Shaddows - 8:01 am on Sep 22, 2010 (gmt 0)
Is anyone with lowish traffic (say <10000 uniques/day) throttled? Or is it just the bigger sites?
I'm defining "throttling" as consistant traffic levels every day over a period of at least a month, not "unfair loss of traffic after a specific day, even though rankings appear the same"
I'm inhouse, so only have 1 site, which is not throttled. But reading people's reports, it sounds a lot like Google is spreading the traffic around.
Like TMS pointed out a few months ago, being SERP#1 means you are better than 99.9999% of sites that are elegible for that phrase, and thats if theres only 1m results. Since I don't think you can meaningfully rank 1m sites and come up with a comprehensive top-10 that is indisputably better then the other 999990, it seams only fair that the also-rans get traffic.
In fact, you need to rotate SERPs to gauge relative USER satisfaction (automation only taking you so far), to determine your optimum top-10 to deliver your core mission (showing people what they want to see).
Having no real data to use, I can only speculate. However, I suspect the story goes like this.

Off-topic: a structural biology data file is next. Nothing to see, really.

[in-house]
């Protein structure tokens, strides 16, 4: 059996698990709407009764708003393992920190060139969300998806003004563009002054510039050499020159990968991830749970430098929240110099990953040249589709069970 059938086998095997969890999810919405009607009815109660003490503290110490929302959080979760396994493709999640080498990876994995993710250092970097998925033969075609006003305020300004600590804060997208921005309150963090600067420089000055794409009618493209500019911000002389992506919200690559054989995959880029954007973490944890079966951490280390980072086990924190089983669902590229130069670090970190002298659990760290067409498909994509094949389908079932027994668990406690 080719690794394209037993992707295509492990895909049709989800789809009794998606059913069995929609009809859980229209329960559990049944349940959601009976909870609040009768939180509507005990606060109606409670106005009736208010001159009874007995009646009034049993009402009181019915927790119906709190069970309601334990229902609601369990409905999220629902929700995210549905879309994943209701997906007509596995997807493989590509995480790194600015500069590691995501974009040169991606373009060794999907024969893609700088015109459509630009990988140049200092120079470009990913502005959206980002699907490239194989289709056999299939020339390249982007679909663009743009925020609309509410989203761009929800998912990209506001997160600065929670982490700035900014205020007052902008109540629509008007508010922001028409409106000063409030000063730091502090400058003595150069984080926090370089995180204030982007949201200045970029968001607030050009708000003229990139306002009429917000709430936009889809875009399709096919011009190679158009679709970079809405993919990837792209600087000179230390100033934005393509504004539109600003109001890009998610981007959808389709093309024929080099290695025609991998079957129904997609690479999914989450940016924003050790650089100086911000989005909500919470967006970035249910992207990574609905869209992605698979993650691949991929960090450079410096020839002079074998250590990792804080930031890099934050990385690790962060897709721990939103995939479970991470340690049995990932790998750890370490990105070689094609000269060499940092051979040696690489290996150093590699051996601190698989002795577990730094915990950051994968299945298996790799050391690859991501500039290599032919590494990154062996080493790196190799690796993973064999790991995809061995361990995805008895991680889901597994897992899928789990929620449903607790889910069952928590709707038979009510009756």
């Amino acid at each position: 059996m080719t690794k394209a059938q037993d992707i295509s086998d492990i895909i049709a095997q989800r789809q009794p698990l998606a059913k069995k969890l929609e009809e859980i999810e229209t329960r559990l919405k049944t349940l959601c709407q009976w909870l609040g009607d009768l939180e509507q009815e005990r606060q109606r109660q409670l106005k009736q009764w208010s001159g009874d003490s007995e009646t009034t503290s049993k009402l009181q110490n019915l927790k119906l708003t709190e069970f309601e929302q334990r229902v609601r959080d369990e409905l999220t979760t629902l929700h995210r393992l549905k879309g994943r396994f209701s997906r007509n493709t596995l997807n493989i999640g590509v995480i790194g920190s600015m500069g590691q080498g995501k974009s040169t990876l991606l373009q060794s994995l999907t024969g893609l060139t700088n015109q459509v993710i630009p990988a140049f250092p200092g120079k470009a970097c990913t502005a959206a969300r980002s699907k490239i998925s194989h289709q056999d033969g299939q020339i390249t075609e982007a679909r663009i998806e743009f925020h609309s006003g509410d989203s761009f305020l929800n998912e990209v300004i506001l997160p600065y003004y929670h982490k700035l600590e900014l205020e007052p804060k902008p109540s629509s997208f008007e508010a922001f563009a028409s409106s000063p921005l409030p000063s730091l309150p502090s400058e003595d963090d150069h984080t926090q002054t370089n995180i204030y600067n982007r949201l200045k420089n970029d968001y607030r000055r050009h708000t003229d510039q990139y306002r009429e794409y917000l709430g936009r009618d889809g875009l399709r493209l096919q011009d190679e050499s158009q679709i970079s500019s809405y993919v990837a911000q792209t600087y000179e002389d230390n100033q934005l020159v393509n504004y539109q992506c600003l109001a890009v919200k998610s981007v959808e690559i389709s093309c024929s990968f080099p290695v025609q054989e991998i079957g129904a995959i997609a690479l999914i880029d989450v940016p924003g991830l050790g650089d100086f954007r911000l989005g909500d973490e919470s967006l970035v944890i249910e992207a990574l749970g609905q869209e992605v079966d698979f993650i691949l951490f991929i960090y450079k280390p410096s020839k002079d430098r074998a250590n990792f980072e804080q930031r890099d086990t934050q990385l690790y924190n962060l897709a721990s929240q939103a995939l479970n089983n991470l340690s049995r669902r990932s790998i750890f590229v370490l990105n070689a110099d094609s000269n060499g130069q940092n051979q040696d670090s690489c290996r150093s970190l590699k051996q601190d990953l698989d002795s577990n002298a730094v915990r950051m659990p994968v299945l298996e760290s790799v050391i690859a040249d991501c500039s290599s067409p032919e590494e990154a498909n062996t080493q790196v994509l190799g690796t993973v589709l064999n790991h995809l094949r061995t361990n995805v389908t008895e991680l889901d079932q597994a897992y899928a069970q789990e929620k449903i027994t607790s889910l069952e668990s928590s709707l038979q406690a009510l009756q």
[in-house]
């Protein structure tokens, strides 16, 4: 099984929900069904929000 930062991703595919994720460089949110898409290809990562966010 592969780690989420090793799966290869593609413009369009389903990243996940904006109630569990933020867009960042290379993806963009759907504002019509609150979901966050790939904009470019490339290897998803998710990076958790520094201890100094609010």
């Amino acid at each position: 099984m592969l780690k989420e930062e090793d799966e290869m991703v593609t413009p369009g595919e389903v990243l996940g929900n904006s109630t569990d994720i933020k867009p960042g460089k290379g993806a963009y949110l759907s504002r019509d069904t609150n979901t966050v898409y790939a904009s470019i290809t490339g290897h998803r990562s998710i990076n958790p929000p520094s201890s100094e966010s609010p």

1) Grow until you are big- but not uniquely big.
2) Be identified as part of an "oligopoly" of similar-value sites
3) Have traffic rather than ranking aportioned by relative value.
4) Have rest of traffic shared to newcomers
I further suggest you can break the stagnation by:
1) Losing value relative to the group
2) Gaining MASSIVE value relative to the group (I'm thinking an order of magnitude, or several multiples of the group)
3) Radically redefining your site, so it serves a different, or additional niche, or chnages function (ecom domain becoming purely informational, for e.g)
Once a nice is filled by at least 5 largish sites that dominate for a keyphrase set, it no longer makes sense to RANK them on merit, as ranking itself distorts the fair allocation of relative merit.